When Christoper Nolan dropped his latest time-bending feature Tenet last year, the critics swooped like territorial magpies. Reviewers slammed the piece for its complex and unaffecting narrative, muffled dialogue mix and unconvincing character development.
While I agree with bits and pieces of the commentary, I think Tenet is best taken with a pinch of salt. There’s a moment early in the film, where the protagonist’s trainer (Clémence Poésy), while explaining the process of inversion (moving backwards through time) says “Don’t try to understand it. Feel it”. If you embraced this motto, I’m sure you enjoyed what was a beautifully odd and expansive cinematic experience. And if you haven’t yet seen it, do so, on a superbly large television with a crisp sound system.
Being an upbeat, buoyant, glass half full kind of guy, I thought it best to focus on one of the film’s shining lights, its musical score. Crafted by Swedish composer Ludwig Göransson (Black Panther, Creed, The Mandalorian), this is an auditory trip you must hear for the first time on that aforementioned system. This piece will focus solely on the score. No spoilers or scene breakdowns. We’re here for the music.
The soundtrack could be likened to a dogged industrial train chugging along, holding the very fabric of the film together. I say this, as the story is more complex than a tree’s root system. The audience need a score that’s gripping and powerful, a score that has the ability to sustain and absorb viewers, not allowing them an opportunity to scratch their heads. I remember turning to my girlfriend at one point during the saga and whispering – “this is happening, whether we like it or not”. I feel this is exactly what Ludwig was intending, a high-octane ride you can’t get off , that makes your hairs stand on end.
‘FREEPORT’ is a stellar example. Igniting with a sound that I can only akin to someone plucking strings in a place with no atmosphere, this piece feels like you’re being chased in a maze by a creature, that has the ability to see around corners. Göransson generates this unique tone by using a modular synthesis system, patching in a sequencer set to trigger the wavering rhythmic impulses you hear, brewing a level of anxiety that’s properly unnerving. This is a technique used throughout, whereby everyday sounds are run through software in order to tweak and manipulate their outcome. Rumbling storms of bass and sirens soon come to the table with devastating effect. As alluded to earlier, much of Tenet is shrouded in the unknown and tracks like this demand your attention, forcing you to soak up what’s in front of you.
“I spent a great deal of time taking familiar sounds and manipulating them — both organically and digitally — so that they reflected the complex world of Tenet. I wanted to find themes with melodies, textures, and rhythms that were reminiscent of the past yet fitting for the future…”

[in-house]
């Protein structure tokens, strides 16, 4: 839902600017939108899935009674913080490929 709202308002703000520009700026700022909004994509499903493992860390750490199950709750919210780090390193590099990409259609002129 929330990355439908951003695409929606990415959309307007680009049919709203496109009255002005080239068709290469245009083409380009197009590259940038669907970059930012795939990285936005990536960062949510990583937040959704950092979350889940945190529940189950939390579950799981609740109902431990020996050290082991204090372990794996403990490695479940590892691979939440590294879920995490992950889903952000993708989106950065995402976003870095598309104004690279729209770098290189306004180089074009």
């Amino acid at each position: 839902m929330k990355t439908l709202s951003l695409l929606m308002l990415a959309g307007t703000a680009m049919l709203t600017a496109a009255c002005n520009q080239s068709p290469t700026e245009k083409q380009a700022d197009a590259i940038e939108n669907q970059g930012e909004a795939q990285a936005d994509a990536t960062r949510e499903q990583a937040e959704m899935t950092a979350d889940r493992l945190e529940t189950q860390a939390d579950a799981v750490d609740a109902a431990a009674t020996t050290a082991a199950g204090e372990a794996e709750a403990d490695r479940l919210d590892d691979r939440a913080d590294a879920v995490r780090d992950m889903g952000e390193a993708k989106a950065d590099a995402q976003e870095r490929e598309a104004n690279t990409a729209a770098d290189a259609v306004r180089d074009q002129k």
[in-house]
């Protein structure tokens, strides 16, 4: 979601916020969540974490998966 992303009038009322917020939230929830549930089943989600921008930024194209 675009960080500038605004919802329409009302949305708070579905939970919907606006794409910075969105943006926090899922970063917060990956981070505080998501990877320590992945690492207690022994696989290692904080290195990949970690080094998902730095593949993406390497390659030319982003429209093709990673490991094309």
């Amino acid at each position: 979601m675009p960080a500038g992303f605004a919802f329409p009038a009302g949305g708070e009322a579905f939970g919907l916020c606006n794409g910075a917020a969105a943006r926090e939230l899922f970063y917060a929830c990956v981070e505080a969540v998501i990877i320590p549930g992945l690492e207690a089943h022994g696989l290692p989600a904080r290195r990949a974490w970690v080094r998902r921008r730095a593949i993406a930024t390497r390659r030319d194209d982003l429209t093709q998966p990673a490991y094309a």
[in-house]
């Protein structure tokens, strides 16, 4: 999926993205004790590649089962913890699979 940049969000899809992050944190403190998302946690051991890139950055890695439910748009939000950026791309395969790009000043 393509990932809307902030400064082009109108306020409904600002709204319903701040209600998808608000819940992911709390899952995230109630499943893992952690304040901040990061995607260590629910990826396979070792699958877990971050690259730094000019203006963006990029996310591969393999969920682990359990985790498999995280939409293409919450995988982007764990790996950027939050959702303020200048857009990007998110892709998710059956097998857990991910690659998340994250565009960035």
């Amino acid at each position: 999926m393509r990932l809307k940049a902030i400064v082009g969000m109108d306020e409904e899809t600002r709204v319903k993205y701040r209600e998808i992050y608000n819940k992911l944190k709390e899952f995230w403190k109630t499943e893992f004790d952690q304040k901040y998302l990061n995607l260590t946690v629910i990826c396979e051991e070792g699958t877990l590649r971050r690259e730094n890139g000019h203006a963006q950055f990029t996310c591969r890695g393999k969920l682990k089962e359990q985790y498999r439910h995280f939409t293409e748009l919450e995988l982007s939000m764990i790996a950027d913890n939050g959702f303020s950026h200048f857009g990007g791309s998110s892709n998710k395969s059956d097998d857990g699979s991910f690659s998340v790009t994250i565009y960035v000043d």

Before you’ve had time to breathe, treacherous violins and cello start up an urgent conversation on ‘747’. Bass drums that sound like the footsteps of an ogre, feverishly nip at your heels. After all this chaos, there’s a section of just rushing air, before mayhem returns in techno stabs high on stimulants. Embedded in these two tracks are central themes of the film itself – fragility, uncertainty and disorder. Göransson’s musical accompaniment actually does a better job of substantiating these ideas than the moving images themselves. The score is wild, imperfect and riddled with danger, just like the technology of Tenet, a force that humans have nowhere near yet mastered. Check out the insane scene this is paired with here.
Ludwig’s soundtrack isn’t all treachery and doom, like a puppet master, he has the changing moods on a string, pulling back and forth between scenes of both intensity and calm. ‘WINDMILLS’ is a masterful blend of classical and modern composition, showcasing the musicians versatility. Searching violins intertwine with other-worldly synth chords that cast the mind to thoughts of exploration and adventure. While ‘BETRAYAL’ is soaked in emotion, as ethereal strings ebb and flow for its entirety. There is a delicateness here, almost as though you can hear the air passing between each note.
Paired to the closing credits, comes quite the curveball. ‘THE PLAN’ produced by Göransson and Jay-Z collaborator WondaGurl is the only vocal record on the soundtrack, featuring none other than Travis Scott. Opening with a bass loop that’d measure on the richter scale, Scott sings drenched in his signature autotune, playfully referencing a moment where he felt like he’d been thrust back in time. Funnily enough, it’s when he hits whippets…or nangs as we know them.
“Last time I did the whippets, last time I lived reverse / Pull up ’round, hit the reverend, last time I hit your crib / Last time there was no tenants.”
When asked about Tenet as an art piece, Scott simply had this to say: “I can’t even explain it. You literally just have to sit there and watch it. It’s fire.” Couldn’t agree more Travis.
Interestingly enough, this was the first film of Nolan’s not scored by famed composer Hans Zimmer in the last 14 years. Talk about a brilliant run. From Dunkirk, to Inception, Interstellar and The Dark Knight, Hans has cast his wizardry on this time-obsessed director’s last six features. I don’t even care that Zimmer was busy writing music for Dennis Villeneuve’s Dune, this is Ludwig Göransson’s moment, one which he’s taken triumphantly with both hands. The Swede has created an auditory universe that electrifies the senses, keeping us firmly riding shotgun in what’s an outstandingly entertaining mystery.